If you have ever watched road-workers involved in this kind of digging, you will have noticed the strong, repetitive, hard, regular rhythm of their sounds and movement. In this painting, that is exactly what the artist is interpreting, visually: the repeated shapes of the working men are emphasized, a pattern, like the repeat pattern of the dig.
Gerard Sekoto based this painting, Song of the Pick (1946), on a photograph by Andrew Goldie taken in the 1930s. Sekoto painted this shortly before moving to Paris, in what became a lifelong exile from South Africa.
Gerard Sekoto was born in Botshabelo in 1913 – the year in which the Natives Land Act caused many black South Africans to be removed from their own lands. In 1938 Sekoto moved to Sophiatown, Johannesburg. His first solo exhibition took place the following year, and in 1940 the Johannesburg Art Gallery bought his painting Yellow Houses – A Street in Sophiatown. It was the first painting by a black South African artist ever to be bought by a South African art museum. It is said that Sekoto had to pretend to be a cleaner, at that time, in order to see his own painting hanging in the gallery.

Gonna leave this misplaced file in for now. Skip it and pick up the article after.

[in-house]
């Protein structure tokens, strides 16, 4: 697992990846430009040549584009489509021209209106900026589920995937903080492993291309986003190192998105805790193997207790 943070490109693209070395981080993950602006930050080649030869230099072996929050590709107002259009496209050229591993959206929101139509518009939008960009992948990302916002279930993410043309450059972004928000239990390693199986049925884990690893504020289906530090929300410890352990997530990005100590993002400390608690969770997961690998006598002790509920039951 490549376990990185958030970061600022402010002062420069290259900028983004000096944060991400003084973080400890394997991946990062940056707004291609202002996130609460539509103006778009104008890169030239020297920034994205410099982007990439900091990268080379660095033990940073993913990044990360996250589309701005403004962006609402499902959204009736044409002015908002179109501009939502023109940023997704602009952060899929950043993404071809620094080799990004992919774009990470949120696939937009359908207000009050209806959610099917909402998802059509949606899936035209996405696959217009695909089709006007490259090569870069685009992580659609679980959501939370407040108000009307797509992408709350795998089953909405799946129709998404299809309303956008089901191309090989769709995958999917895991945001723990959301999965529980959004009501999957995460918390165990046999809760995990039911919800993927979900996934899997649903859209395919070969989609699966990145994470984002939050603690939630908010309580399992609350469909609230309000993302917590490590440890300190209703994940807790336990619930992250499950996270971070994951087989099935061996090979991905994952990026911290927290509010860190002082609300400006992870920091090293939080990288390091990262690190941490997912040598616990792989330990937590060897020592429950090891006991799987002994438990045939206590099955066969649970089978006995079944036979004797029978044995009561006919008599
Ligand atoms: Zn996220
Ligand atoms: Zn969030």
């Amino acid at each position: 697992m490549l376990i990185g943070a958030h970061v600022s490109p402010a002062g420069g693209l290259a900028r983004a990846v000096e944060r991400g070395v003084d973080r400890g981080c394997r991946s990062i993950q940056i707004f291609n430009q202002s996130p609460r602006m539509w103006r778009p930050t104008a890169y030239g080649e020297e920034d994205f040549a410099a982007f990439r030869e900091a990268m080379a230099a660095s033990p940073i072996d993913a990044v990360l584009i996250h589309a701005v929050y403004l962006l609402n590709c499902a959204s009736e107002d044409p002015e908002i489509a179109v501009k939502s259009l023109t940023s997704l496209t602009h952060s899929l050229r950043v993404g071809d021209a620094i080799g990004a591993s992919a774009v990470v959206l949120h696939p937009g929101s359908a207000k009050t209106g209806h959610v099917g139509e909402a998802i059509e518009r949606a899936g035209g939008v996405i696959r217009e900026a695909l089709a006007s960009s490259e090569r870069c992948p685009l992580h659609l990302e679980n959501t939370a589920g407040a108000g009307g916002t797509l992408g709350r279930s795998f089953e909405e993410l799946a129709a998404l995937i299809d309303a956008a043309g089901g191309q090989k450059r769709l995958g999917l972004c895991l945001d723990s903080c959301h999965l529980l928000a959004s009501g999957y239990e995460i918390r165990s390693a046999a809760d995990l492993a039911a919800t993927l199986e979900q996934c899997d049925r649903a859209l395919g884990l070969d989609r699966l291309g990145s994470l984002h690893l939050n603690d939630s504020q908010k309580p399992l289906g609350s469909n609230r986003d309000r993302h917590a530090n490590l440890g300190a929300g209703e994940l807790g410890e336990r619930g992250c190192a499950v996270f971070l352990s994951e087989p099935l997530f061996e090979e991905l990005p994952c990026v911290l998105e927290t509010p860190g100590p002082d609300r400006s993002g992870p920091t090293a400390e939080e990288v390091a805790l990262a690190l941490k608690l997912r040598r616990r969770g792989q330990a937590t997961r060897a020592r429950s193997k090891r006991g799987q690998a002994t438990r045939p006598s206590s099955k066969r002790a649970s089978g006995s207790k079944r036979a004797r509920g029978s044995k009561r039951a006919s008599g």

Talk About This
Compare Sekoto’s painting, Song of the Pick, with the original photograph (above). What changes has Sekoto made in the arrangement of the figures? How do these changes affect the meaning of the picture, or the way we interpret it?
(For example: in the original photograph a foreman stands behind the workers and watches over them. However, in his painting Sekoto has moved the foreman to the other side, and made him seem smaller. How does that change our “reading” of the picture?)